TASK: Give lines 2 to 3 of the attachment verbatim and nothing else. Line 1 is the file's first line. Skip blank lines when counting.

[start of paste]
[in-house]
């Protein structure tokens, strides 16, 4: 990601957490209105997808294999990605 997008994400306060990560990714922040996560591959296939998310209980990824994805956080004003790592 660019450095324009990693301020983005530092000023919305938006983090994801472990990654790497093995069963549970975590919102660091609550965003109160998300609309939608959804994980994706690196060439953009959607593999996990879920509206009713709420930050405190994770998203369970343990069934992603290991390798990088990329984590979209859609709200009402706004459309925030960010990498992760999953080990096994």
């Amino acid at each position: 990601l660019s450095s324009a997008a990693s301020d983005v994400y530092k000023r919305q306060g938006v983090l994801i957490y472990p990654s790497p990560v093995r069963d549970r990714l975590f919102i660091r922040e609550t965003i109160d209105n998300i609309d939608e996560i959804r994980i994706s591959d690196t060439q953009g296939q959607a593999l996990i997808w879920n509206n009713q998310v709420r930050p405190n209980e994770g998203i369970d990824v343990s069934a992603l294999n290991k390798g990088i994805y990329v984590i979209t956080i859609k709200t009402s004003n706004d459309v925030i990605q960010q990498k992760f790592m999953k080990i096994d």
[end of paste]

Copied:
């Protein structure tokens, strides 16, 4: 990601957490209105997808294999990605 997008994400306060990560990714922040996560591959296939998310209980990824994805956080004003790592 660019450095324009990693301020983005530092000023919305938006983090994801472990990654790497093995069963549970975590919102660091609550965003109160998300609309939608959804994980994706690196060439953009959607593999996990879920509206009713709420930050405190994770998203369970343990069934992603290991390798990088990329984590979209859609709200009402706004459309925030960010990498992760999953080990096994």
């Amino acid at each position: 990601l660019s450095s324009a997008a990693s301020d983005v994400y530092k000023r919305q306060g938006v983090l994801i957490y472990p990654s790497p990560v093995r069963d549970r990714l975590f919102i660091r922040e609550t965003i109160d209105n998300i609309d939608e996560i959804r994980i994706s591959d690196t060439q953009g296939q959607a593999l996990i997808w879920n509206n009713q998310v709420r930050p405190n209980e994770g998203i369970d990824v343990s069934a992603l294999n290991k390798g990088i994805y990329v984590i979209t956080i859609k709200t009402s004003n706004d459309v925030i990605q960010q990498k992760f790592m999953k080990i096994d």